The Soviet intelligence apparatus, which was introduced into the United States around the same time as the CPUSA was founded in 1930, maintained intimate relations with the party from the start. The CPUSA provided a ready pool of eager volunteers, anxious to be of service to the revolutionary state. Party members such as Nick Dozenberg found themselves assigned to Soviet intelligence by party leaders. Usually, when this occurred, the party member was instructed not to engage in open party work or associations.
By the mid to late 1920s, there were three elements of Soviet power operating in the United States, despite the absence of formal diplomatic relations. They were the Comintern, military intelligence, and the forerunner of the KGB, the GPU. It appears that during the early 1920s, the Comintern was the dominant arm of service in the United States, although it was not unusual at that time for agents or officers to be switched from one service to another.
After the Red Scare collapsed in 1924, the Department of Justice and its investigative arm, the Bureau of Investigation, declined to investigate “radicalism.” The US military intelligence services, ONI and MID, to a certain extent filled the void, but these organizations were poorly funded after the war and not able to counter the scope of activities of the Soviets in the United States. The US State Department was investigating international communism and also had jurisdiction over investigations of passport fraud.
However, there was no central direction or focus to countering or investigating Soviet espionage during the 1920s and early 1930s. As a result, the Soviets had almost free run for about 12 years before the FBI was given the task again of monitoring Communist and Fascist activities in the United States.
The fact is that few Americans had any awareness of the existence of Soviet espionage in the United States and would have been shocked if such a thing were to be made known. At that time, no state openly admitted engaging in peacetime spying, which was considered disreputable and underhanded.
During the 1920s, Soviet intelligence in the United States focused on industry, specifically the aircraft and munitions industries, and to penetrating the mainline federal government bureaucracies such as the Departments of State and War. A favorite Soviet tactic in gathering intelligence on US industry was to exploit the desire of US firms to do business in Russia.
A Soviet representative would call on an American business and dangle the possibility of a lucrative contract with the USSR. However, the Soviets would insist on extensive plant inspections prior to actually signing a contract. After numerous visits and inspections by Soviet representatives, actually intelligence officers, some excuse for not doing business would be found. By then the Soviets would have extracted whatever technical information they were seeking. This tactic was repeated scores of times over the 1920s.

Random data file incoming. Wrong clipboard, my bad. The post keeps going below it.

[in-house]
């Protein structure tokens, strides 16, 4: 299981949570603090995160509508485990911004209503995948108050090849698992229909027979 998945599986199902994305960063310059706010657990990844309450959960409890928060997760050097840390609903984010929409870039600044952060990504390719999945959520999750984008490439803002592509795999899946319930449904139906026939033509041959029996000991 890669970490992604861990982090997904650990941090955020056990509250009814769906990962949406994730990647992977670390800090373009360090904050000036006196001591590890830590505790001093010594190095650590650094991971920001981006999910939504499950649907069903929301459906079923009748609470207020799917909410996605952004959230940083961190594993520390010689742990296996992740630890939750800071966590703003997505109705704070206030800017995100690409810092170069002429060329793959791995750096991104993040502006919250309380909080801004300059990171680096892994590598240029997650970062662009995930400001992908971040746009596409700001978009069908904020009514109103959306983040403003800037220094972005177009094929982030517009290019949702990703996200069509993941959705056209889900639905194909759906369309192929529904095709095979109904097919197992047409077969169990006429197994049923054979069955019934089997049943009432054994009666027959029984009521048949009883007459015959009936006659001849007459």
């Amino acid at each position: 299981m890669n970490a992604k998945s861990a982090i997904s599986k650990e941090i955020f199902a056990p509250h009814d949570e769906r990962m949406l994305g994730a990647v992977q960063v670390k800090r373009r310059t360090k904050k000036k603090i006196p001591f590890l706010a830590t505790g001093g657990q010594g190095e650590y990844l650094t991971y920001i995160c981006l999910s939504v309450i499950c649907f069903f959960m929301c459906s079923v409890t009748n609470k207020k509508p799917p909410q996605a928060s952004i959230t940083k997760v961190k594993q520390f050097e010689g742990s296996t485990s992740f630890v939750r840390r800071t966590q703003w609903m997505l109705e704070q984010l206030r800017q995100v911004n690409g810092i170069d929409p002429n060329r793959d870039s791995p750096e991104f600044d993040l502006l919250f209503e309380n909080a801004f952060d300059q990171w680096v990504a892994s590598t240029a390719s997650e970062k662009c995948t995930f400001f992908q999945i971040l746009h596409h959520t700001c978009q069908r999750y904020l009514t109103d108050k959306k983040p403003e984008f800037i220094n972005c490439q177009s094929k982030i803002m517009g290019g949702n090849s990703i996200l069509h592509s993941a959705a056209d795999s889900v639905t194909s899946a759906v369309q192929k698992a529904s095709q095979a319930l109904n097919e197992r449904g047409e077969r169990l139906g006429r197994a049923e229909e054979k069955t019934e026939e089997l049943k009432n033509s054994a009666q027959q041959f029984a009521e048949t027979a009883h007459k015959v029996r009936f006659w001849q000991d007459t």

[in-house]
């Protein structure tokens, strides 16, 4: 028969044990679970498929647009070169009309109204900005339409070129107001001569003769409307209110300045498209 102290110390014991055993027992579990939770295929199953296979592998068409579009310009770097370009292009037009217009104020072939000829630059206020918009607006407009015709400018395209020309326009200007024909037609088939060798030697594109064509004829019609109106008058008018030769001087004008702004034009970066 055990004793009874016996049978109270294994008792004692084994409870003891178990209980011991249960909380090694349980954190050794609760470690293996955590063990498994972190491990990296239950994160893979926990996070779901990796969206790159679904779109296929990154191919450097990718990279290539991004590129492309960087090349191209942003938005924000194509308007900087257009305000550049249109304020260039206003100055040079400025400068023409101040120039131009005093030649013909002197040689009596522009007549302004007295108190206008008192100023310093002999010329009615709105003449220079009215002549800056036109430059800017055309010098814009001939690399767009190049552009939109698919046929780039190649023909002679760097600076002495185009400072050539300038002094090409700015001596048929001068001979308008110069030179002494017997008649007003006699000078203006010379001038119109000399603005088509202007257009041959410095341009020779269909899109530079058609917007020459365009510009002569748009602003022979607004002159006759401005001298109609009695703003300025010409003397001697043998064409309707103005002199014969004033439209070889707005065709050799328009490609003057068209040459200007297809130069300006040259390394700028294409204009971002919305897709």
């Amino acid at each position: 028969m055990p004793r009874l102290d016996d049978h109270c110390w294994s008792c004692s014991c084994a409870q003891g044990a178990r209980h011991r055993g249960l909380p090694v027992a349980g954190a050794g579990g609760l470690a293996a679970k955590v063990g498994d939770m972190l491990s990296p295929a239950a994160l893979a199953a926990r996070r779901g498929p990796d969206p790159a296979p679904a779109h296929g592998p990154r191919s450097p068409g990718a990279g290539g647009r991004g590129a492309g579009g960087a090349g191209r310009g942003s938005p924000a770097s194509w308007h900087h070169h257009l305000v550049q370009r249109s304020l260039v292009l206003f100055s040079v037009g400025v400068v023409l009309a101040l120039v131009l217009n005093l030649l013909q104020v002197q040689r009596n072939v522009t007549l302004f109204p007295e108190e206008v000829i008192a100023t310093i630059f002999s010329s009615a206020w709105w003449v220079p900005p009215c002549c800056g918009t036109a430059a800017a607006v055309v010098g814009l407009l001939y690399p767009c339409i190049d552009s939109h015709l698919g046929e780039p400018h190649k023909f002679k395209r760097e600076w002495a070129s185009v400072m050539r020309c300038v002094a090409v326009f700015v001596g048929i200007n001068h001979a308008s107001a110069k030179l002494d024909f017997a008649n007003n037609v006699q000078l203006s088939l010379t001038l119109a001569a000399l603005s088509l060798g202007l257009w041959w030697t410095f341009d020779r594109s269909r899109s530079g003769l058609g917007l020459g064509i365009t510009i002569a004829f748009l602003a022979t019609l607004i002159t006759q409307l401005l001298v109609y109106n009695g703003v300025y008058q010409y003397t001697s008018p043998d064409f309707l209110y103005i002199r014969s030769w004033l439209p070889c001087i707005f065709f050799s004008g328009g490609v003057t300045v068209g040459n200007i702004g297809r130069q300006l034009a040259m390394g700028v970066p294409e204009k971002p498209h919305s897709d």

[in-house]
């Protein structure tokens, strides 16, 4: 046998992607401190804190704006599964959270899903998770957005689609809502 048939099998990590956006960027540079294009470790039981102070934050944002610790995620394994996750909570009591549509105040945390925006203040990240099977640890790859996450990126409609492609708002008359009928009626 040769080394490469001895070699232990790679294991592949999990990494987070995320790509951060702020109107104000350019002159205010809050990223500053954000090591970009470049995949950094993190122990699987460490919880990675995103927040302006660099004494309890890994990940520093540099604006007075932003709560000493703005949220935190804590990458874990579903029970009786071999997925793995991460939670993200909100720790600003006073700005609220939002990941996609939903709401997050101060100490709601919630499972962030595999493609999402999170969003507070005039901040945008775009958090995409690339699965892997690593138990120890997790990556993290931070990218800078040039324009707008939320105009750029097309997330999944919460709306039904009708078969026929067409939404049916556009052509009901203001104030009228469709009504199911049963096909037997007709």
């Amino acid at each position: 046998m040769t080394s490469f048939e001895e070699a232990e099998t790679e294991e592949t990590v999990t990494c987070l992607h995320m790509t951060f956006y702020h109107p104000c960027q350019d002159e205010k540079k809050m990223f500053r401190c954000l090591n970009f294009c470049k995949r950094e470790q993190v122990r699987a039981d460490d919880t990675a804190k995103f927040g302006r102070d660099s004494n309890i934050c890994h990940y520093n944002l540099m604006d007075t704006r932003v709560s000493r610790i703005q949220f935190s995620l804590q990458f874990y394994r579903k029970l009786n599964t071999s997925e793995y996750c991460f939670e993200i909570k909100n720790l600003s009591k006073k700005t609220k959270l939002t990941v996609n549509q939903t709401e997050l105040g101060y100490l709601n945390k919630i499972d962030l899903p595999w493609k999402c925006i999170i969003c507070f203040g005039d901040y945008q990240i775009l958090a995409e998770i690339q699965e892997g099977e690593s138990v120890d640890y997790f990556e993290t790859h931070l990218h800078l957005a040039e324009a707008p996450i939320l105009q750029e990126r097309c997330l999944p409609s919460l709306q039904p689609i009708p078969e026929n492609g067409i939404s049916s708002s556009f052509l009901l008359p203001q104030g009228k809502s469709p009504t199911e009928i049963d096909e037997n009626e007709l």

The role of Amtorg, the Soviet trading company, in Soviet intelligence operations was first revealed in 1929 by the first senior Soviet intelligence officer to defect to the West. Using the name George Agabekov, he had served in Turkey in the GPU residency. After his defection he wrote, “The first GPU resident in the U.S. was Tschatzky. As there was no Soviet diplomatic representation in the US, he was known as an employee of Amtorg….”
The decade of the 1930s saw a dramatic increase in activities of both the Soviet intelligence apparatus in the United States and the CPUSA. There were several factors at work that gave impetus to both phenomena. The economic depression, which gripped the industrial world, seemed to bear out Marxist predictions of the impending collapse of capitalism. Many American intellectuals embraced Marxism as the inevitable wave of the future. The international scene also worked to the Communists’ favor. The rise of Fascist and Nazi dictatorships seemed threatening to many, and the anti-Semitic nature of both regimes seemed to many Jewish Americans cause to defend the interests of the USSR, and by extension, the CPUSA.
Another boost to Soviet prestige, and also to Soviet intelligence in the United States, was the establishment of diplomatic relations in 1933. At last the Soviet intelligence organs in the United States could function under the protection and cover of diplomatic immunity. At the time, the United States had no real intelligence service operating in Moscow, other than a few military attachés. Aside from the embassy in Washington, the Soviets also established consulates in several large cities, including San Francisco and New York.